In her wonderful new cookbook, 1,000 Vegan Recipes, Robin Robertson suggests seven steps to a plant-based diet.  She suggests starting with a list of the meals you currently eat, then “become familiar with beans, seitan, and other plant-based protein and substitute them for meat in your favorite stews, chili, and soups.”  By adding beans and/or grains to vegetable dishes, you’ll create a more filling meal, and by switching to soy milk, soy yogurt and soy sour cream, plus whole grain bread and pasta, you’ll enhance the nutrition in your diet.

You’ll find a multitude of delicious vegan recipes online and in bestselling cookbooks in your local bookstore.  Here’s the link to the Humane Society’s favorite recipes:, and here are links to other great recipe websites:,,,,, and  For a vegetarian starter kit, go to,,,, or



You can use this all-purpose vegan crisp topping in combination with any seasonal fruit.  Try substituting peaches and blueberries in the summer, apples and raisins in the winter, or strawberries and rhubarb in the spring.


For the Filling:

3 pounds pears, peeled, cored, and sliced
1/2 cup fresh or frozen cranberries
1/2 cup apple or pear juice
3 to 4 tablespoons pure maple syrup
2 teaspoons arrowroot powder
1 teaspoon vanilla extract
1 teaspoon ground ginger
1/8 teaspoon fine sea salt

For the Topping:

1 cup rolled oats
1 cup whole wheat pastry flour
1 cup coarsely chopped pecans (or almonds or walnuts)
1/3 cup light sesame oil or canola oil
1/3 cup pure maple syrup
1 teaspoon vanilla extract
1/2 teaspoon fine sea salt


1.  Preheat the oven to 375 degrees.
2.  To make the filling, toss together in a large bowl the pears, cranberries, apple juice, maple syrup, arrowroot, vanilla, ginger, and salt.
3.  To make the topping, combine the oats, flour, pecans, oil, maple syrup, vanilla, and salt in a separate bowl and mix well.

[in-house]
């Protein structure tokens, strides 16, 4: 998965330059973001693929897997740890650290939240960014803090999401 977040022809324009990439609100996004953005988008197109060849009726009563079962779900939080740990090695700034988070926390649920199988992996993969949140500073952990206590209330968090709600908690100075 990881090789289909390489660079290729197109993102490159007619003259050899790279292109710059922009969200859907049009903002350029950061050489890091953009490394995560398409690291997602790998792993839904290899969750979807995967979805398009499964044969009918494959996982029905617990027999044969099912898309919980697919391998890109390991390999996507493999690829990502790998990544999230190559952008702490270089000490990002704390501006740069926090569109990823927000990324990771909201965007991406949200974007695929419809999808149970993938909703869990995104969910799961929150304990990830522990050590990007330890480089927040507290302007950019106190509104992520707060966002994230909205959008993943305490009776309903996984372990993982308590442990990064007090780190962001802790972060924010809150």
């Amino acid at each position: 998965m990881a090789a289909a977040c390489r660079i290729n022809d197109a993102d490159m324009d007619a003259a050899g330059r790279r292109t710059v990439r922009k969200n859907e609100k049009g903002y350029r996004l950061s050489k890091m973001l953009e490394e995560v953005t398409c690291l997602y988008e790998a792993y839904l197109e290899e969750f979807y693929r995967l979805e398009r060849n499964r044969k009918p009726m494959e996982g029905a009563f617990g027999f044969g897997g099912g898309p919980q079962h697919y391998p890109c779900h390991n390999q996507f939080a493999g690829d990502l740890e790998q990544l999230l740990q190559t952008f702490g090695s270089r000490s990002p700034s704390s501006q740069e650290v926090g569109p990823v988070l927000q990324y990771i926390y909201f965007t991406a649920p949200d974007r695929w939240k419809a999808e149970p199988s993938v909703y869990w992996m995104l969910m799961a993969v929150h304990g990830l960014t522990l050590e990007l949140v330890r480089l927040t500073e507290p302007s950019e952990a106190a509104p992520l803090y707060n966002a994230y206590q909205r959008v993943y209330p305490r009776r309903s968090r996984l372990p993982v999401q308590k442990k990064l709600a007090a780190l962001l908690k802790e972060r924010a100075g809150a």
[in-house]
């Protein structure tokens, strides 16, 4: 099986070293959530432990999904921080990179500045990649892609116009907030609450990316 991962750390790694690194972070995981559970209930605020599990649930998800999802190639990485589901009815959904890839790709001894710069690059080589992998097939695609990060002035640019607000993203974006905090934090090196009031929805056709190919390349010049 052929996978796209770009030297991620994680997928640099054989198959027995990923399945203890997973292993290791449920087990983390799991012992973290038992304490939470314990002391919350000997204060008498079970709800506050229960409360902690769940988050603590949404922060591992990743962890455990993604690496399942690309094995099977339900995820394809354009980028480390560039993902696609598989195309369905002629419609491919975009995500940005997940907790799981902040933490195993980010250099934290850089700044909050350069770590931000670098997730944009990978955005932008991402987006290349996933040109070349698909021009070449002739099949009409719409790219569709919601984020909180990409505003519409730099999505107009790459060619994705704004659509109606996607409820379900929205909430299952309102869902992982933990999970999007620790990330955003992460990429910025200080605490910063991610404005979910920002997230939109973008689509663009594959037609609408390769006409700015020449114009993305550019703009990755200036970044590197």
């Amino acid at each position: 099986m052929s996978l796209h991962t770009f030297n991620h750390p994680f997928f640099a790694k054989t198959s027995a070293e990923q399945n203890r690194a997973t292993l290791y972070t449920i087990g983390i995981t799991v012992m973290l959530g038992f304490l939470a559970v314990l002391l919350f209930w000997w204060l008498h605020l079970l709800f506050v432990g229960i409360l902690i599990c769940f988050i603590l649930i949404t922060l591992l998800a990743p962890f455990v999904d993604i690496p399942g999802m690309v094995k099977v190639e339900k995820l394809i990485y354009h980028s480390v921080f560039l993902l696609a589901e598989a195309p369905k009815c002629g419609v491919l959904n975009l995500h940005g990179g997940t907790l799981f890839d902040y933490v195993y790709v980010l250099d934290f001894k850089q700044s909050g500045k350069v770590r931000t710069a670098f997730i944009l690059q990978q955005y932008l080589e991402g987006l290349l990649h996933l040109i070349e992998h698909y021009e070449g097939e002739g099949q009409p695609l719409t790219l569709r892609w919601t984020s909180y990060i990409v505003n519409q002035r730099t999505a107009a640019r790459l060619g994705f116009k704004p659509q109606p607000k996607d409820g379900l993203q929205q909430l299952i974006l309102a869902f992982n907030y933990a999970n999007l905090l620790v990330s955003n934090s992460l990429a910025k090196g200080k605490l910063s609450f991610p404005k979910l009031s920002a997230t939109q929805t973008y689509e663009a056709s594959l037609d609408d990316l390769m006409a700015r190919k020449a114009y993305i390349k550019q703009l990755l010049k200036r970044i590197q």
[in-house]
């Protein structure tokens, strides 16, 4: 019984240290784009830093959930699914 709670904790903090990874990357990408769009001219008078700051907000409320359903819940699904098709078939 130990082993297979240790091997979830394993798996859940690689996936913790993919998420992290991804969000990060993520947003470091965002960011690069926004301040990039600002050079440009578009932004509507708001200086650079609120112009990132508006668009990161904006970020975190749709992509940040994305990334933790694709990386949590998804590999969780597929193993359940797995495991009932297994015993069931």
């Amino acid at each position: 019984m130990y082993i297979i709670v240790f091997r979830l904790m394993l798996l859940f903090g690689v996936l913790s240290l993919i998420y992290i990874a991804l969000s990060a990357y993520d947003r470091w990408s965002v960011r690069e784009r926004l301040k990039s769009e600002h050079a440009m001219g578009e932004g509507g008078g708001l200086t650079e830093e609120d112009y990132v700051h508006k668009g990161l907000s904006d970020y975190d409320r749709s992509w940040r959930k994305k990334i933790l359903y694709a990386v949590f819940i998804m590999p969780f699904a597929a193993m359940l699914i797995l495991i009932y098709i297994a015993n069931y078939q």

4.  Pour the fruit into a 2-quart baking dish and cover with the topping.  Cover the dish with foil (shiny side down).
5.  Bake for 40 minutes.  Uncover and bake for 15 minutes more, or until the topping is crisp and golden and the fruits bubbling.
6.  Serve warm.

Yield: 6 servings

Serving suggestion: Serve the crisp with SoyaToo soy whipped topping or a scoop of Purely Decadent non-dairy frozen dessert.

Recipe from The Modern Vegetarian Kitchen, courtesy of author Peter Berley

A tasty and nutritious main dish

Two 8-ounce packages tempeh, any variety
1 green bell pepper, cut into wide strips
1 red bell pepper, cut into wide strips
1 cup baby carrots
1 medium zucchini, sliced 1/2 inch thick
1 medium red onion, halved and thinly sliced, rings separated
1 cup small whole baby bella or crimini mushrooms, optional
1 cup natural barbecue sauce, or as needed to coat ingredients

1.  Preheat the oven to 425 F (220 C).
2.  Cut the tempeh in half lengthwise, then crosswise into short, 1/2-inch-thick strips.
3.  Stir all the ingredients together in a mixing bowl, then transfer to a foil-lined and lightly oiled roasting pan.
4.  Bake for 20 to 25 minutes, or until the vegetables are just tender, stirring after the first 10 minutes, then serve.

Yield: 6 servings

Adapted from Vegan Express by Nava Atlas

Ideas and Recipes for a Changing Diet

By Beth Lily Redwood